As Enlighten has been out for a bit, so I can finally discuss the plot! This post will have spoilers, so if you haven’t read the story yet, you’ve been warned!
Obviously a huge portion of Enlightened is my own content–the legendary King Arthur was male and the only rightful King of England, not a place-holder, like Britt. However, the story of Sir Damas kidnapping Arthur to fight for him against his brother, Sir Ontzlake, is part of the King Arthur legends. Additionally, both Sir James Knowles–author of King Arthur and His Knights–and Howard Pyle–author of The Story of King Arthur and His Knights–include this legend in their books–and it is worth noting that these men are the authors of the “classic” King Arthur books as we know them.
In the original legend, King Arthur is riding with a knight named Sir Accalon and the two happen upon a empty castle with a feast. Because they’ve never heard of Stranger Danger, they sit down, eat the food, and fall asleep. When Arthur awakens he finds himself captive in Sir Damas’ dungeon with a bunch of knights who have refused to fight for the evil man. The stories differ based on the author, but both men agree that Morgan le Fay plays a treacherous role in the story and either sets Arthur up with the banquet, or swipes Excalibur’s scabbard–which, remember, has the power to keep all wounds from bleeding.
Sir Accalon ends up acting as Sir Ontzlake’s champion because Ontzlake was injured in a tournament, and Morgan le Fay gives him Excalibur and its scabbard before his fight against Arthur. (It’s worth mentioning that, due to the armor, neither man knows who they are fighting.) Sir Accalon gravely injures Arthur and, quite frankly, is a total jerk during the match. In one version of the story he gets the best of Arthur and almost kills him–as everyone watching shouts at him to have mercy–and in another version he actively plots against Arthur as he considers Morgan le Fay his lady. Sir Accalon gets his comeuppance, though, when Arthur retrieves Excalibur and pounds the snot out of him. Arthur then wins the match and reveals who he is. Sir Accalon is horrified, and begs for forgiveness, which Arthur grants him before the knight dies of his wounds. Arthur then gives all of Sir Damas’ possessions and lands to Sir Ontzlake and returns to Camelot.
To me, this is one of the first sad legends of King Arthur. Arthur is betrayed by his half sister–Morgan le Fay–nearly killed by one of his own knights, and was forced to mortally wound his knight to survive. Even Sir Ontzlake–who is supposedly a good knight–comes off sketchy and not nearly as good as Arthur’s other companions, like King Pellinore. It is important to note that in the original legends, this story takes place directly after Merlin has left Arthur forever, which might explain Arthur’s sudden run of bad luck.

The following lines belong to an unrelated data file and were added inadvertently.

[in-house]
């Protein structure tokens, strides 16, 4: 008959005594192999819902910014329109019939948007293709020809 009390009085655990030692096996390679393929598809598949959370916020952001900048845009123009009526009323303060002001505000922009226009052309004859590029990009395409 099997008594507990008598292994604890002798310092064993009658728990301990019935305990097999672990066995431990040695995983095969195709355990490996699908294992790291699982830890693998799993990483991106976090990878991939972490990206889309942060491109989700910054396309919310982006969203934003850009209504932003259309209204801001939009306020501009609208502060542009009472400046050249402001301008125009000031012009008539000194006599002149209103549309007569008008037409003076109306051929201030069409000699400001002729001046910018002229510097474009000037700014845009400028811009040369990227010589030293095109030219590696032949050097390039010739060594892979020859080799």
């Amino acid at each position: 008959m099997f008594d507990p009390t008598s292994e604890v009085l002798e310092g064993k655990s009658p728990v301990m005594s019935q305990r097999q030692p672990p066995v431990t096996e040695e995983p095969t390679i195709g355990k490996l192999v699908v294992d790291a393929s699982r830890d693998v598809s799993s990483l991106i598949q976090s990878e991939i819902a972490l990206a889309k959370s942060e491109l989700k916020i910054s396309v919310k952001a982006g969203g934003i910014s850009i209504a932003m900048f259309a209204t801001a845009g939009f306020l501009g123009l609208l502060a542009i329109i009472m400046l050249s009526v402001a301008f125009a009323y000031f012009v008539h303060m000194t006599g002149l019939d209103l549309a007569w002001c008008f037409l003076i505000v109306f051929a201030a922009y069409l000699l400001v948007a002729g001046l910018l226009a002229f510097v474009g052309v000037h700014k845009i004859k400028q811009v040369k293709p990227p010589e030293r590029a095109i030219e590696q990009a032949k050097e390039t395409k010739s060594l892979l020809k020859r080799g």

Arthur’s actions–mortally wounding his knight–wouldn’t sit well with Britt, so I knew I needed to adjust the ending, but the idea of wounding Britt without any of her usual entourage around appealed to me as it would be the perfect way for her men to accidentally find out her gender without resorting to throwing her in a river–which I frequently did with Robyn of Robyn Hood. Once I figured that out, the rest of the adjustments came readily.
I didn’t particularly like Ontzlake as he was the brother constantly asking for the matches, so I wasn’t hot to trot to give him all of Sir Damas’ things. Instead I invented their little sister and gave her the inheritance. As my Morgan le Fay is alined with her earlier roles in the King Arthur legends–a good magic user–I tossed out her side of the story and instead used her as Britt’s first aid kit. It was just as well–Britt would never be stupid enough to sit down and eat at a full banquet table in an otherwise abandoned castle. I didn’t want to bring Sir Accalon into the story just to kill him off–and I would have enough drama with the rest of the Round Table Knights after their enlightenment–so I decided to exclude him from the story and used Lancelot to attack Britt.
It was a fun story to adapt! Some of the lines and details were unbelievable (all the knights in Damas’ dungeons might be the funniest part of Sir James Knowles’ story) and it was a delight to drive a streak of Lancelot’s darker side into the open. This post is getting lengthy, so I’m going to cut it off here. Thank you for reading, Champions!